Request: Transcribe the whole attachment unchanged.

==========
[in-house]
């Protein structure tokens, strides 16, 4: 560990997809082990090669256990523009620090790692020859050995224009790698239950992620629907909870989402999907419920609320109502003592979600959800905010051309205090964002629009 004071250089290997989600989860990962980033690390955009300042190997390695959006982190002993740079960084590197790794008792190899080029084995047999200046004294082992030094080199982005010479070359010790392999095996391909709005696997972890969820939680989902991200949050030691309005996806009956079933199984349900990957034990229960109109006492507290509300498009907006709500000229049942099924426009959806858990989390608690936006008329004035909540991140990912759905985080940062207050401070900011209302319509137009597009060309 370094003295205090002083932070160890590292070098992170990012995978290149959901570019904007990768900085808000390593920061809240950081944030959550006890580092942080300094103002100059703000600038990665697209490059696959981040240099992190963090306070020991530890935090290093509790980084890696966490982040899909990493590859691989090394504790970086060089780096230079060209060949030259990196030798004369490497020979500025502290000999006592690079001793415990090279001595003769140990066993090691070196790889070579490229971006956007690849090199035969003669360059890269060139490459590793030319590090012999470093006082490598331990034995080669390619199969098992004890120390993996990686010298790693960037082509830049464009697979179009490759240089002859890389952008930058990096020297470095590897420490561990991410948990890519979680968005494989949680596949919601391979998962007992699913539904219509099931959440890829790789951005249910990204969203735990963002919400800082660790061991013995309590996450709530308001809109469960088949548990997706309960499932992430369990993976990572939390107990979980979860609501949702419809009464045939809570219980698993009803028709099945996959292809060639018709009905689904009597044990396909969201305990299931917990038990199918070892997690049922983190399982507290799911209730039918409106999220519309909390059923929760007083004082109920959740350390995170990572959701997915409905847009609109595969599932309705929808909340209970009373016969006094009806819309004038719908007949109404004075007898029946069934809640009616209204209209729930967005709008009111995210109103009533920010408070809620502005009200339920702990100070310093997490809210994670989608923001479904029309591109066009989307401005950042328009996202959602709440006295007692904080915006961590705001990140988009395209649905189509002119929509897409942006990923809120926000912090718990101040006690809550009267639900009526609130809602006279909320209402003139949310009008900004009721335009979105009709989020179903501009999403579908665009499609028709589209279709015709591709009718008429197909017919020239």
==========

[in-house]
């Protein structure tokens, strides 16, 4: 560990997809082990090669256990523009620090790692020859050995224009790698239950992620629907909870989402999907419920609320109502003592979600959800905010051309205090964002629009 004071250089290997989600989860990962980033690390955009300042190997390695959006982190002993740079960084590197790794008792190899080029084995047999200046004294082992030094080199982005010479070359010790392999095996391909709005696997972890969820939680989902991200949050030691309005996806009956079933199984349900990957034990229960109109006492507290509300498009907006709500000229049942099924426009959806858990989390608690936006008329004035909540991140990912759905985080940062207050401070900011209302319509137009597009060309 370094003295205090002083932070160890590292070098992170990012995978290149959901570019904007990768900085808000390593920061809240950081944030959550006890580092942080300094103002100059703000600038990665697209490059696959981040240099992190963090306070020991530890935090290093509790980084890696966490982040899909990493590859691989090394504790970086060089780096230079060209060949030259990196030798004369490497020979500025502290000999006592690079001793415990090279001595003769140990066993090691070196790889070579490229971006956007690849090199035969003669360059890269060139490459590793030319590090012999470093006082490598331990034995080669390619199969098992004890120390993996990686010298790693960037082509830049464009697979179009490759240089002859890389952008930058990096020297470095590897420490561990991410948990890519979680968005494989949680596949919601391979998962007992699913539904219509099931959440890829790789951005249910990204969203735990963002919400800082660790061991013995309590996450709530308001809109469960088949548990997706309960499932992430369990993976990572939390107990979980979860609501949702419809009464045939809570219980698993009803028709099945996959292809060639018709009905689904009597044990396909969201305990299931917990038990199918070892997690049922983190399982507290799911209730039918409106999220519309909390059923929760007083004082109920959740350390995170990572959701997915409905847009609109595969599932309705929808909340209970009373016969006094009806819309004038719908007949109404004075007898029946069934809640009616209204209209729930967005709008009111995210109103009533920010408070809620502005009200339920702990100070310093997490809210994670989608923001479904029309591109066009989307401005950042328009996202959602709440006295007692904080915006961590705001990140988009395209649905189509002119929509897409942006990923809120926000912090718990101040006690809550009267639900009526609130809602006279909320209402003139949310009008900004009721335009979105009709989020179903501009999403579908665009499609028709589209279709015709591709009718008429197909017919020239």